Tag Archives: cath ford

The Power of Song

Truce Choir Leader, Janet Swan, reflects on her experiences of the project and working with the choir for their performances at The Rhyme of No Man’s Land and Christmas Truce at ASFC:

truce logo bwIn the summer of 2014 my good friend Iain Broadley asked me to be part of a project that I knew he had been working on and which Mid Pennine Arts had raised funds for. I was thrilled to be asked to lead the singing side of the project. I had sung as part of the Roses and Thorns choir in 2005 in a concert called “Kirstbestand” (Flemish for Christmas Truce) with the acapella trio Coope, Boyes and Simpson. That had been a defining moment for me – in being part of a group of singers that had the power to move, and even change people.

Now I had the opportunity to create something with Iain and other artists and to get more local people involved in learning about the Christmas Truces of 1914. It was also to be a chance to use my skills as a natural voice practitioner – to give the possibility of singing in this choir, to those who don’t read music or don’t consider themselves as singers even.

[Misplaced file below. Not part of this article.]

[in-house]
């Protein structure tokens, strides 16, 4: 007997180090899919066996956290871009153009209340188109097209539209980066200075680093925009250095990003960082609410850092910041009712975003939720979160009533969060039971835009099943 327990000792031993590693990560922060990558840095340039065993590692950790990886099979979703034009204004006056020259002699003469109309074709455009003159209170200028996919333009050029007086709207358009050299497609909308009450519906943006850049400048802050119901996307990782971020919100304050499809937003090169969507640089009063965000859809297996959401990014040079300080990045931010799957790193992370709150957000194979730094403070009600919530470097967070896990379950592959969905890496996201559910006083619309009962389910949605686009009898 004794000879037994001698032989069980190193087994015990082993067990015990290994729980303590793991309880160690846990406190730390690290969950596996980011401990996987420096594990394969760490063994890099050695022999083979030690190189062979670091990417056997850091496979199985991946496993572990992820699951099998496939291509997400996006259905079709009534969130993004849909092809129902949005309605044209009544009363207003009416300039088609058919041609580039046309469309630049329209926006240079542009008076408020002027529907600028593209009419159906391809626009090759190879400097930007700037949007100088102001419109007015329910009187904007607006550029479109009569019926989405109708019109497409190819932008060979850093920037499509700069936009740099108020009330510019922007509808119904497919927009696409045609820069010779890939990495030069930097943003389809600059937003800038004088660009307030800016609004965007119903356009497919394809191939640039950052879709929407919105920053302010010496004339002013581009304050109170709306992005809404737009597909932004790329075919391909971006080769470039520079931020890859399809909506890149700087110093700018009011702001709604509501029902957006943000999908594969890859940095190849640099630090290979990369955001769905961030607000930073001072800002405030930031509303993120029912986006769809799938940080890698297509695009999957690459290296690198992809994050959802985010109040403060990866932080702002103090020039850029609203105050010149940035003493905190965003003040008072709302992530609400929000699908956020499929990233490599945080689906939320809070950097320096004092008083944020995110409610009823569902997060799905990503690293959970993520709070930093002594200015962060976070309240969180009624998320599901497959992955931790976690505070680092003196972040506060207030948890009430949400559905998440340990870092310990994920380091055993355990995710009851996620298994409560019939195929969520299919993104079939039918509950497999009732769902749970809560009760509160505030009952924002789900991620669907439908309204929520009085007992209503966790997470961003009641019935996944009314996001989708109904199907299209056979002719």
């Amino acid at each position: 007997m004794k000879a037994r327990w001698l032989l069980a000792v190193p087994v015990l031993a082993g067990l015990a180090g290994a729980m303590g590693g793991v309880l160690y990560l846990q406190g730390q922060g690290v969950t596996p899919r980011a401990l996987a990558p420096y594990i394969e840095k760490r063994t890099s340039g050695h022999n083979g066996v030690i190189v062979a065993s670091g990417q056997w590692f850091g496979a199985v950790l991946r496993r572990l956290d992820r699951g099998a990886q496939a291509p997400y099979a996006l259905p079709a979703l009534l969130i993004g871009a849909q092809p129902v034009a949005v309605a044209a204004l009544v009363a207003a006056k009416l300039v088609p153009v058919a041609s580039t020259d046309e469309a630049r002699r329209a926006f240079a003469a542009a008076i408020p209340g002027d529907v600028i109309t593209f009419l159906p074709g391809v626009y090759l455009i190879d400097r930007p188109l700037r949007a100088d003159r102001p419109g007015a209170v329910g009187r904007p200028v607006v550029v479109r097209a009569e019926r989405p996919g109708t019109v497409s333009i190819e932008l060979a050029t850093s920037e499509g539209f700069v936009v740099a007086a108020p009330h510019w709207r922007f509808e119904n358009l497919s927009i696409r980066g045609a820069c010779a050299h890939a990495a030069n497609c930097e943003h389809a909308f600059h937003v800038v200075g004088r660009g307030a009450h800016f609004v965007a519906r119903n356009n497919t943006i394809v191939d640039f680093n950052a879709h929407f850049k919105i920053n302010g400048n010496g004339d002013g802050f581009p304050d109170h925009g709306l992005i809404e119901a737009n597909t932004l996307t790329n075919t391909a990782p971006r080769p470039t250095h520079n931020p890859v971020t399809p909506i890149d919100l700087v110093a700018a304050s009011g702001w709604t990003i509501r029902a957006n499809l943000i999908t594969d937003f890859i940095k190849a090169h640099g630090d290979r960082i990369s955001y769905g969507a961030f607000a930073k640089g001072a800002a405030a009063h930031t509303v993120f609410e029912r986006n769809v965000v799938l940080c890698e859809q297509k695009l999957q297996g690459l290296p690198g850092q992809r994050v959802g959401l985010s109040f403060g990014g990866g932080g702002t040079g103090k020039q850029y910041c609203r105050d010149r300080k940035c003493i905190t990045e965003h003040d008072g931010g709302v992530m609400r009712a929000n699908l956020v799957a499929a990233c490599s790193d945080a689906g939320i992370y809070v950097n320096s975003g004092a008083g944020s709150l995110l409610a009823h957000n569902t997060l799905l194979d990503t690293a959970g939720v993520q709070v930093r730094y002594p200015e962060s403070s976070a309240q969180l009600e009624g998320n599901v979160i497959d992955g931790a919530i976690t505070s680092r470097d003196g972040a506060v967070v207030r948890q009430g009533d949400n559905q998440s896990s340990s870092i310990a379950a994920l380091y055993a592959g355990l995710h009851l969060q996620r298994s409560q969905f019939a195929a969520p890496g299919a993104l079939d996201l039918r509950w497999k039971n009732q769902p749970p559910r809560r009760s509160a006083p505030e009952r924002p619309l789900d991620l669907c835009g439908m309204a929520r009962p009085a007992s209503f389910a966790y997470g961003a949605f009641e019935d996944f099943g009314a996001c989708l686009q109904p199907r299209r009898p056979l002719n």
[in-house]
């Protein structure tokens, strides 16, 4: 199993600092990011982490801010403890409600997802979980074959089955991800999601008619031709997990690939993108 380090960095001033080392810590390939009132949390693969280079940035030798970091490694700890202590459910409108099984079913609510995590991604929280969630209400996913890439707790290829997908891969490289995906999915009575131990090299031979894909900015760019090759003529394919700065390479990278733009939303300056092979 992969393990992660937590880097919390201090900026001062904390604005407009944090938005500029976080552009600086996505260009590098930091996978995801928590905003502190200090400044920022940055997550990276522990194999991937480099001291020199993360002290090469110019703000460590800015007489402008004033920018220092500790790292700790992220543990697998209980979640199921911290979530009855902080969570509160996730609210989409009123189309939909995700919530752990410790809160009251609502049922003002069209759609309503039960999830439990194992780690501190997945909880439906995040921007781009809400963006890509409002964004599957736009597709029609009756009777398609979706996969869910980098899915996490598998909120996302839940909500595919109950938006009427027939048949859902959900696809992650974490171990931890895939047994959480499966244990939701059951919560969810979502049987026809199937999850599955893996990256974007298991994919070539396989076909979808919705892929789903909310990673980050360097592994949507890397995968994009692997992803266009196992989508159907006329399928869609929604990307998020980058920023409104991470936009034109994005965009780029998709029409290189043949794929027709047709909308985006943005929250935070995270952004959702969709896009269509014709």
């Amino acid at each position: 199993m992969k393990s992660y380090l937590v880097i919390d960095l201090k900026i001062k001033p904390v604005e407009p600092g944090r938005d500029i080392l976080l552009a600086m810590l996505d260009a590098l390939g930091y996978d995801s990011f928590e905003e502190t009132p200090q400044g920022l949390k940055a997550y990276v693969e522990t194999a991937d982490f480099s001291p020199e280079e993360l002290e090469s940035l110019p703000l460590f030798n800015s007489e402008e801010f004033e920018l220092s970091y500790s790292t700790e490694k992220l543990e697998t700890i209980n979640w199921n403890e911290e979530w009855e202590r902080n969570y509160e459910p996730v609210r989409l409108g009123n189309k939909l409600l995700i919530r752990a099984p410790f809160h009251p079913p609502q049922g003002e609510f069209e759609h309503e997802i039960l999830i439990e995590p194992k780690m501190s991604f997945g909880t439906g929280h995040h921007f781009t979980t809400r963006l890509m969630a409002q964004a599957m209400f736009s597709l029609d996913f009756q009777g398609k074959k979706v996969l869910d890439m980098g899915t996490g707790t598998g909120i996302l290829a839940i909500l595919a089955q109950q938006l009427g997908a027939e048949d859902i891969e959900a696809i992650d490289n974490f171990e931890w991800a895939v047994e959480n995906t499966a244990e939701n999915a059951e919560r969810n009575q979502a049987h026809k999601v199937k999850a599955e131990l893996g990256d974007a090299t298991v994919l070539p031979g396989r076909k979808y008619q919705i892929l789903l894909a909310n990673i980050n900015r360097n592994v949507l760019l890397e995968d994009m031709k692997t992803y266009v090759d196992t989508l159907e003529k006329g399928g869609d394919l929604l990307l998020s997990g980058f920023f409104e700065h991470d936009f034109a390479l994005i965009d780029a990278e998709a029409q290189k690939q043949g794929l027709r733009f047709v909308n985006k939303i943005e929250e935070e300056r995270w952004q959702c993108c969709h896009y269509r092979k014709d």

When Iain had to step back from the project because of illness, I was determined to do justice to his vision and to give it my best. Thus began several months of incredibly hard but very rewarding work, putting together the two concerts in Accrington, getting permissions for songs, learning then teaching the songs, communicating with singers and adding audio files to “the box” – the shared space where those with access to the internet could learn their parts without the need to read music.

My reward for being in this project was the privilege which came from working with all the Mid Pennine Arts’ staff, especially Cath Ford. But also working together with heritage performer John Meredith and Gill Brailey of the county’s Heritage Learning Team which lead to the successful weaving of words and songs around each other to create the magic that was The Rhyme of No Man’s Land.

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Truce choir at Accrington Stanley